But that night, gripped by the words of evangelist Billy Graham, Kay heard clearly for the first time that “Jesus Christ has the power to help you to be the person you wanted to be but felt powerless to become.” After dinner, she went to her bedroom and “handled the situation very scientifically,” she says, giving her life to Jesus for one year.

Kay’s church background consisted of going to church once a quarter “to be respectable, so that if you died or got married, you’d have a church you could do it out of,” she says. Not having a church family, she simply set out to learn more about Jesus in the best way she knew how.

She remembered that the Bible had something to say about Jesus, so she started studying the New Testament. But, she says, “I thought it was the dumbest book I’d ever read because I got all the way through Matthew, and it started repeating itself. I didn’t understand the concept of the four Gospels.”

Kay believes that during her first year as a Christian, the Holy Spirit was able to instruct her through her diligent study of the Word. Eventually she started attending church.

But it wasn’t until she got to Hampton University, a historically black college in Virginia, and overheard some students having a conversation about the Bible that she realized she wasn’t the only one grappling with understanding God’s Word. As a result, she got involved in InterVarsity Christian Fellowship and started studying the Bible with a small group of believers on campus.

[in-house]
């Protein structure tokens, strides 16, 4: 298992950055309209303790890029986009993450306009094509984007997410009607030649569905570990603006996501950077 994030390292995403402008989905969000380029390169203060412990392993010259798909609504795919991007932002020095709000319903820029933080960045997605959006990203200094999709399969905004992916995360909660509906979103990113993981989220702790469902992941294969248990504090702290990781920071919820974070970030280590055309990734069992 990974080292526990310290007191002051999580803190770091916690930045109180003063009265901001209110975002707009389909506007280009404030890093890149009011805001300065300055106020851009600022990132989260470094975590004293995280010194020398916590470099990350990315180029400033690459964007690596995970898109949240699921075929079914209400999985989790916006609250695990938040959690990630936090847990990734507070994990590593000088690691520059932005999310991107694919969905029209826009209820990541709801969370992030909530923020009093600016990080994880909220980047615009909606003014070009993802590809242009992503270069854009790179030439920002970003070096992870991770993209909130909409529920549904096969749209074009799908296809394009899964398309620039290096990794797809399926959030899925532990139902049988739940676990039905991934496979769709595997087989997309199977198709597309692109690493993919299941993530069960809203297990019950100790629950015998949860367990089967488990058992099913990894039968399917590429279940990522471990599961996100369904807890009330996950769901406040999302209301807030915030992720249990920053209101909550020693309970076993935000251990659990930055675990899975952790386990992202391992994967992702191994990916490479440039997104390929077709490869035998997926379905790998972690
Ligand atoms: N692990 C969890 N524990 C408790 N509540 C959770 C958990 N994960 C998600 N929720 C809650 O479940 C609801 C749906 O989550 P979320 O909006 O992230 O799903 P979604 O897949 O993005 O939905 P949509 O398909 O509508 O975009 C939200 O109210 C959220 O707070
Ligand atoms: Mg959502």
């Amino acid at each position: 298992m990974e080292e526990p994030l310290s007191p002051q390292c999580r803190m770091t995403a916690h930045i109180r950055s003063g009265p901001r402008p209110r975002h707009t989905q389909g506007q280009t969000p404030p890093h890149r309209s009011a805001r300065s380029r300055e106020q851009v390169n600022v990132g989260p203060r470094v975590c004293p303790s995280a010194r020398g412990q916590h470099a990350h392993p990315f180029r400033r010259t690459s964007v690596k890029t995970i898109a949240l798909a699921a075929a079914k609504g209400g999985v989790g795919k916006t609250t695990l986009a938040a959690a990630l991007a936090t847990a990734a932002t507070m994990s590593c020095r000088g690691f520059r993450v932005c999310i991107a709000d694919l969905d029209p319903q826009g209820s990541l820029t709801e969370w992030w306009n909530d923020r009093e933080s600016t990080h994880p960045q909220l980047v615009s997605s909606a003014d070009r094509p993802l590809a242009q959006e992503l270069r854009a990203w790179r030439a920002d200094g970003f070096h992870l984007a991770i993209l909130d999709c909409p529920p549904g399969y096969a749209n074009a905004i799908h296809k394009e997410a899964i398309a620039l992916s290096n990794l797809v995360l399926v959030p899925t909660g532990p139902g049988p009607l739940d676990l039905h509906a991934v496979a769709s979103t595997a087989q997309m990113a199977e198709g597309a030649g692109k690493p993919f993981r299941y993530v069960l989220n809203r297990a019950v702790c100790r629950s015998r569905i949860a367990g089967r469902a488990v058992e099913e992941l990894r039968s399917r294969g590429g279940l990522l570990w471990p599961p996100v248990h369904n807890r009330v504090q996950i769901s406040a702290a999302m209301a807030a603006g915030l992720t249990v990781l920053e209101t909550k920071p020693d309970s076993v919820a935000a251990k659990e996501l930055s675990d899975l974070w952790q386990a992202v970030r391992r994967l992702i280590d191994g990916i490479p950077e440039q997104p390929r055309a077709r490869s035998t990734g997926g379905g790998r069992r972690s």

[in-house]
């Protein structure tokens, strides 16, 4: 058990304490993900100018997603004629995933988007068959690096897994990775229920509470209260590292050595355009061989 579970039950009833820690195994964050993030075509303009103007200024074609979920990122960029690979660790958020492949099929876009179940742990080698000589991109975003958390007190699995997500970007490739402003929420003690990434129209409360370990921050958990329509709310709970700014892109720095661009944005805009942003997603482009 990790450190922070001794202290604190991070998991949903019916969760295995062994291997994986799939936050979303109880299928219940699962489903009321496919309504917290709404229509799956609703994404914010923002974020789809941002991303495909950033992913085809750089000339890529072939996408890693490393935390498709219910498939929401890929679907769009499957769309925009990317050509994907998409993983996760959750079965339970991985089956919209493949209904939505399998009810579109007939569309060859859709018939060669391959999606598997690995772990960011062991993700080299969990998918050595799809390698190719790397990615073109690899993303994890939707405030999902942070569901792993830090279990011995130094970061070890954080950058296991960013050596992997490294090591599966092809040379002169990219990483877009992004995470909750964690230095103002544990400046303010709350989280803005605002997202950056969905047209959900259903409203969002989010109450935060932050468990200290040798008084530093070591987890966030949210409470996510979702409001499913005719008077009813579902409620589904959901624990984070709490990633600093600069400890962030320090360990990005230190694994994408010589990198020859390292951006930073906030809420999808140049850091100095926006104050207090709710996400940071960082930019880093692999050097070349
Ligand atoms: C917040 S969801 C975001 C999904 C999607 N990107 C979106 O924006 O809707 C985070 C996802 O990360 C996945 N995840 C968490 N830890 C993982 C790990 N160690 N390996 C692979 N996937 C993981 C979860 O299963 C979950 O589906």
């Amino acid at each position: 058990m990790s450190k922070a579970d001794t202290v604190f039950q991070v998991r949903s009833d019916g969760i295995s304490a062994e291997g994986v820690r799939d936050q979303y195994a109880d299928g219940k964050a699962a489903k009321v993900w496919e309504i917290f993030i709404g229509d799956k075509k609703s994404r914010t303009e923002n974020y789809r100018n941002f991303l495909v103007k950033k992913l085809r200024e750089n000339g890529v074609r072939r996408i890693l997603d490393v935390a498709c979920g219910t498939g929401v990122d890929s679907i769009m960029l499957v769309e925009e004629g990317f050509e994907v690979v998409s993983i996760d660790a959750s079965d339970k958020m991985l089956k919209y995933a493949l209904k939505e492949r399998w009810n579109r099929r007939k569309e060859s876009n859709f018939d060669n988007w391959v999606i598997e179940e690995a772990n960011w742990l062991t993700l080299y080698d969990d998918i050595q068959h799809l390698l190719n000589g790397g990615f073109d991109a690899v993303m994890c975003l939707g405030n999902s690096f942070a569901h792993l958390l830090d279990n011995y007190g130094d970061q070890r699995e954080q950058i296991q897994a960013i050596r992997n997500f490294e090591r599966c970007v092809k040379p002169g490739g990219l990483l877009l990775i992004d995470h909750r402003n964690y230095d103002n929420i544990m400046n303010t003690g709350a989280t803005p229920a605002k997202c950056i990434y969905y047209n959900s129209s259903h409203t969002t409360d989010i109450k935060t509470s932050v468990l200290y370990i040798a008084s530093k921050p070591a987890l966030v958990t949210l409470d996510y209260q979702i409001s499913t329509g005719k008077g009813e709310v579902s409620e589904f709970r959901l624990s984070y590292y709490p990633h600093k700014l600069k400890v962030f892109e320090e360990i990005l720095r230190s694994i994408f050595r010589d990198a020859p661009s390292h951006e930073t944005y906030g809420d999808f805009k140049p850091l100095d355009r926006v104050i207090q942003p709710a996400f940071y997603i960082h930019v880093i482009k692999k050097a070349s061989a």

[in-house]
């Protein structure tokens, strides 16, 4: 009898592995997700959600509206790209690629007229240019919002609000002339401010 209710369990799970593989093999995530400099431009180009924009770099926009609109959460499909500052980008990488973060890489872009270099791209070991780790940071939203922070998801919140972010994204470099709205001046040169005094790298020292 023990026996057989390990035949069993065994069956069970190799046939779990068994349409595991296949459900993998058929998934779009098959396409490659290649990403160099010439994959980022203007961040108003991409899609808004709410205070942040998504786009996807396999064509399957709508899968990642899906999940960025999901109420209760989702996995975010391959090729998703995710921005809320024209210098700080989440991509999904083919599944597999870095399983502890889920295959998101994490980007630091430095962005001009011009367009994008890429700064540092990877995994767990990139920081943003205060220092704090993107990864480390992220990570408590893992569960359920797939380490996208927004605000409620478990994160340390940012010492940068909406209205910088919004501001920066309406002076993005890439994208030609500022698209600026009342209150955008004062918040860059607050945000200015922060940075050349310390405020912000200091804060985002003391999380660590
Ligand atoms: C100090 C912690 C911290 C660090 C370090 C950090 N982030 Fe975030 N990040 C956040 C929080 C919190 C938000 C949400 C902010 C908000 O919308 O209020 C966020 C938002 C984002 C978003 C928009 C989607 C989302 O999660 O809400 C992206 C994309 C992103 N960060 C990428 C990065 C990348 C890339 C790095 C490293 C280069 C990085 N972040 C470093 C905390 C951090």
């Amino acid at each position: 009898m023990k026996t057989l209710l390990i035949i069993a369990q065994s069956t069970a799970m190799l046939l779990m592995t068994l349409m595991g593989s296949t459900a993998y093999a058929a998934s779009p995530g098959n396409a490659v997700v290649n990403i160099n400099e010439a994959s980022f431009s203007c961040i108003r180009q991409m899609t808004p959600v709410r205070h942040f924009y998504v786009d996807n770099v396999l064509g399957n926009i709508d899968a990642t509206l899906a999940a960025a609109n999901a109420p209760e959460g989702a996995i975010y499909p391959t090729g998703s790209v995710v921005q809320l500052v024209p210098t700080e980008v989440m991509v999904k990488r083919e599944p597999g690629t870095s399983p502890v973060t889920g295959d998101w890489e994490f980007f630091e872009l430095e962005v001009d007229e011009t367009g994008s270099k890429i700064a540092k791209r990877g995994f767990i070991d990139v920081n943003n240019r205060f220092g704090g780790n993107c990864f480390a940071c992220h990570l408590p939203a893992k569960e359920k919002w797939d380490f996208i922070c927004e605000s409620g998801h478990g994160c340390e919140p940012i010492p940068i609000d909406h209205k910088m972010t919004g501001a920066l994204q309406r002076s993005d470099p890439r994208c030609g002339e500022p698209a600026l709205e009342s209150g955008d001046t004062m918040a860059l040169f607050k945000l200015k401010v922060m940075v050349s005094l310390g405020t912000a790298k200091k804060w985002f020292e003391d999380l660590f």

“I was particularly drawn to InterVarsity because I didn’t have to check my intellect at the door,” she says. “I could ask tough questions which in other circumstances might have seemed irreverent. I didn’t accept easy or pat answers. I was allowed to struggle and ask hard questions and to doubt and to really grow. I can see how God used those as preparatory years for what was ahead.”

The late ’60s and early ’70s, when Kay was in college, were the heydays of the black power movement on college campuses. Christianity was considered the “white man’s religion.” In that environment, Kay says, “it would’ve been far too easy just to reject it all, but if Jesus Christ is who He said He was, you couldn’t just dismiss Him out of hand.” And she had to learn to defend her faith.